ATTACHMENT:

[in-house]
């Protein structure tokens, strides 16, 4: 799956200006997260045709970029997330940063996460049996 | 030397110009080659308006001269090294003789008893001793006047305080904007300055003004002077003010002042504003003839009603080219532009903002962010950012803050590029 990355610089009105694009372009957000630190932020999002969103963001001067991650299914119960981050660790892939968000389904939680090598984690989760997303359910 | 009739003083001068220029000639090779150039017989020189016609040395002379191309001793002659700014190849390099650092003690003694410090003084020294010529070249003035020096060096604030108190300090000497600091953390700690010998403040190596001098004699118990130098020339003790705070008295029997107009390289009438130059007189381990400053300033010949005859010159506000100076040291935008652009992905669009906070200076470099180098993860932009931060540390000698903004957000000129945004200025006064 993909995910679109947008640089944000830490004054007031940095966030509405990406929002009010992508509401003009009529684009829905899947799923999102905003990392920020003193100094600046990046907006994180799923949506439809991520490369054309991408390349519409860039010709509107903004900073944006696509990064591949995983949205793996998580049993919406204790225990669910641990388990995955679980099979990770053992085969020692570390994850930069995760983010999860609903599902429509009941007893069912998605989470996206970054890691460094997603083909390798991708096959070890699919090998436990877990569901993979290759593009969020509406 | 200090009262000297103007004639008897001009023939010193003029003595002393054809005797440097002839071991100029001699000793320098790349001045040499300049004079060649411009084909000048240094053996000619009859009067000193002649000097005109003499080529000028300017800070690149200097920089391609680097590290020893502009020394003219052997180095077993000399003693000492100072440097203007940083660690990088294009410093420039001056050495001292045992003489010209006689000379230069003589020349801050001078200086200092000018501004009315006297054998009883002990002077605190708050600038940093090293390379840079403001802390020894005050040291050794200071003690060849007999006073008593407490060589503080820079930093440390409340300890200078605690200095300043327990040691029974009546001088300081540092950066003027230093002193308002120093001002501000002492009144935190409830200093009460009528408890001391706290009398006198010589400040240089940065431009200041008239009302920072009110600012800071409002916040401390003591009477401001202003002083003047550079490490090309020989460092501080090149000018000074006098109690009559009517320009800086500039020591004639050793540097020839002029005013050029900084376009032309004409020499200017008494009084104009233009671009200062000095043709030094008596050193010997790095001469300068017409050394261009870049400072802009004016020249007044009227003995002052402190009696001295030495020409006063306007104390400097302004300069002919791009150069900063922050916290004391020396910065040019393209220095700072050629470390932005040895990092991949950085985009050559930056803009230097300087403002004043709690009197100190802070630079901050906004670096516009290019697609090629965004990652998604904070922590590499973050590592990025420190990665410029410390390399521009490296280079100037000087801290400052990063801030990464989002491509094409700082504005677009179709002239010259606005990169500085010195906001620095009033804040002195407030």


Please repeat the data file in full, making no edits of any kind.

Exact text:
[in-house]
């Protein structure tokens, strides 16, 4: 799956200006997260045709970029997330940063996460049996 | 030397110009080659308006001269090294003789008893001793006047305080904007300055003004002077003010002042504003003839009603080219532009903002962010950012803050590029 990355610089009105694009372009957000630190932020999002969103963001001067991650299914119960981050660790892939968000389904939680090598984690989760997303359910 | 009739003083001068220029000639090779150039017989020189016609040395002379191309001793002659700014190849390099650092003690003694410090003084020294010529070249003035020096060096604030108190300090000497600091953390700690010998403040190596001098004699118990130098020339003790705070008295029997107009390289009438130059007189381990400053300033010949005859010159506000100076040291935008652009992905669009906070200076470099180098993860932009931060540390000698903004957000000129945004200025006064 993909995910679109947008640089944000830490004054007031940095966030509405990406929002009010992508509401003009009529684009829905899947799923999102905003990392920020003193100094600046990046907006994180799923949506439809991520490369054309991408390349519409860039010709509107903004900073944006696509990064591949995983949205793996998580049993919406204790225990669910641990388990995955679980099979990770053992085969020692570390994850930069995760983010999860609903599902429509009941007893069912998605989470996206970054890691460094997603083909390798991708096959070890699919090998436990877990569901993979290759593009969020509406 | 200090009262000297103007004639008897001009023939010193003029003595002393054809005797440097002839071991100029001699000793320098790349001045040499300049004079060649411009084909000048240094053996000619009859009067000193002649000097005109003499080529000028300017800070690149200097920089391609680097590290020893502009020394003219052997180095077993000399003693000492100072440097203007940083660690990088294009410093420039001056050495001292045992003489010209006689000379230069003589020349801050001078200086200092000018501004009315006297054998009883002990002077605190708050600038940093090293390379840079403001802390020894005050040291050794200071003690060849007999006073008593407490060589503080820079930093440390409340300890200078605690200095300043327990040691029974009546001088300081540092950066003027230093002193308002120093001002501000002492009144935190409830200093009460009528408890001391706290009398006198010589400040240089940065431009200041008239009302920072009110600012800071409002916040401390003591009477401001202003002083003047550079490490090309020989460092501080090149000018000074006098109690009559009517320009800086500039020591004639050793540097020839002029005013050029900084376009032309004409020499200017008494009084104009233009671009200062000095043709030094008596050193010997790095001469300068017409050394261009870049400072802009004016020249007044009227003995002052402190009696001295030495020409006063306007104390400097302004300069002919791009150069900063922050916290004391020396910065040019393209220095700072050629470390932005040895990092991949950085985009050559930056803009230097300087403002004043709690009197100190802070630079901050906004670096516009290019697609090629965004990652998604904070922590590499973050590592990025420190990665410029410390390399521009490296280079100037000087801290400052990063801030990464989002491509094409700082504005677009179709002239010259606005990169500085010195906001620095009033804040002195407030």